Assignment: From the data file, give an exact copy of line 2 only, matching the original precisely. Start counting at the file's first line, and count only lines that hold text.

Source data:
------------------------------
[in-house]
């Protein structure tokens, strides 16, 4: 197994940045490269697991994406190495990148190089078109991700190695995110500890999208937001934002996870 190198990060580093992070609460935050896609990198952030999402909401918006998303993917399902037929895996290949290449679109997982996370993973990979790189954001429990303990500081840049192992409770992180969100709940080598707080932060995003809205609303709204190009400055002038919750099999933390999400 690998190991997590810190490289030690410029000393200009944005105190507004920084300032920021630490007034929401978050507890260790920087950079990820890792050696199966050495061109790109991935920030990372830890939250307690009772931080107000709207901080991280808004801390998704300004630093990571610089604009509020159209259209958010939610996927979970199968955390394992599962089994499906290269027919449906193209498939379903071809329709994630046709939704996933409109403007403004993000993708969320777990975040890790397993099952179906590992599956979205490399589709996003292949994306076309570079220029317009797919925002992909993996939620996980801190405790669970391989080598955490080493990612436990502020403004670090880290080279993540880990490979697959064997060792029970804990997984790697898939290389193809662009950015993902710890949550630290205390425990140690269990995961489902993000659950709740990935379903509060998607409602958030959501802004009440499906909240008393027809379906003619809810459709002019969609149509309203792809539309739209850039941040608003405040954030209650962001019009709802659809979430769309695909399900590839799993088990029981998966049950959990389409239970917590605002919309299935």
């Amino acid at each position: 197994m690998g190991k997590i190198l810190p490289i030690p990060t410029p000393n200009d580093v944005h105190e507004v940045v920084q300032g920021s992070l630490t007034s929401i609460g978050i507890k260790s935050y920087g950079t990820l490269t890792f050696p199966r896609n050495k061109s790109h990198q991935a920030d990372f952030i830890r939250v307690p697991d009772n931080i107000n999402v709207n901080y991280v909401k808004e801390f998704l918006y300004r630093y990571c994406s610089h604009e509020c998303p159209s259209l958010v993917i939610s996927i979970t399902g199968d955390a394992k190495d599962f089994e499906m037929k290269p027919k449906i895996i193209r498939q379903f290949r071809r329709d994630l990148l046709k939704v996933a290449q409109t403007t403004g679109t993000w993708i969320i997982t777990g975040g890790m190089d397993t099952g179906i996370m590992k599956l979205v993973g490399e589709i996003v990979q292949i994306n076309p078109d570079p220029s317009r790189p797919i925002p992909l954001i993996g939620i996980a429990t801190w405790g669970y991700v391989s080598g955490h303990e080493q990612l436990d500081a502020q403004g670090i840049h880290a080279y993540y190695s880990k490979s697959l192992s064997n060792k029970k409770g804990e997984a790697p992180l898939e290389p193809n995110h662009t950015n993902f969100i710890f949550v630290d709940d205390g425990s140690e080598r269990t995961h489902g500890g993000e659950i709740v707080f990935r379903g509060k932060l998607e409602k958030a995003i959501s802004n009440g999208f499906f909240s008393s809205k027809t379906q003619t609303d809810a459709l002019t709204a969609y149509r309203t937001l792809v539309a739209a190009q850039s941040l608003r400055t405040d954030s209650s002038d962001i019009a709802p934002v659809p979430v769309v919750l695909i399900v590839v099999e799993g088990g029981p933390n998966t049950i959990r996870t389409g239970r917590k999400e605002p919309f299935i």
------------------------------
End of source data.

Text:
């Protein structure tokens, strides 16, 4: 197994940045490269697991994406190495990148190089078109991700190695995110500890999208937001934002996870 190198990060580093992070609460935050896609990198952030999402909401918006998303993917399902037929895996290949290449679109997982996370993973990979790189954001429990303990500081840049192992409770992180969100709940080598707080932060995003809205609303709204190009400055002038919750099999933390999400 690998190991997590810190490289030690410029000393200009944005105190507004920084300032920021630490007034929401978050507890260790920087950079990820890792050696199966050495061109790109991935920030990372830890939250307690009772931080107000709207901080991280808004801390998704300004630093990571610089604009509020159209259209958010939610996927979970199968955390394992599962089994499906290269027919449906193209498939379903071809329709994630046709939704996933409109403007403004993000993708969320777990975040890790397993099952179906590992599956979205490399589709996003292949994306076309570079220029317009797919925002992909993996939620996980801190405790669970391989080598955490080493990612436990502020403004670090880290080279993540880990490979697959064997060792029970804990997984790697898939290389193809662009950015993902710890949550630290205390425990140690269990995961489902993000659950709740990935379903509060998607409602958030959501802004009440499906909240008393027809379906003619809810459709002019969609149509309203792809539309739209850039941040608003405040954030209650962001019009709802659809979430769309695909399900590839799993088990029981998966049950959990389409239970917590605002919309299935």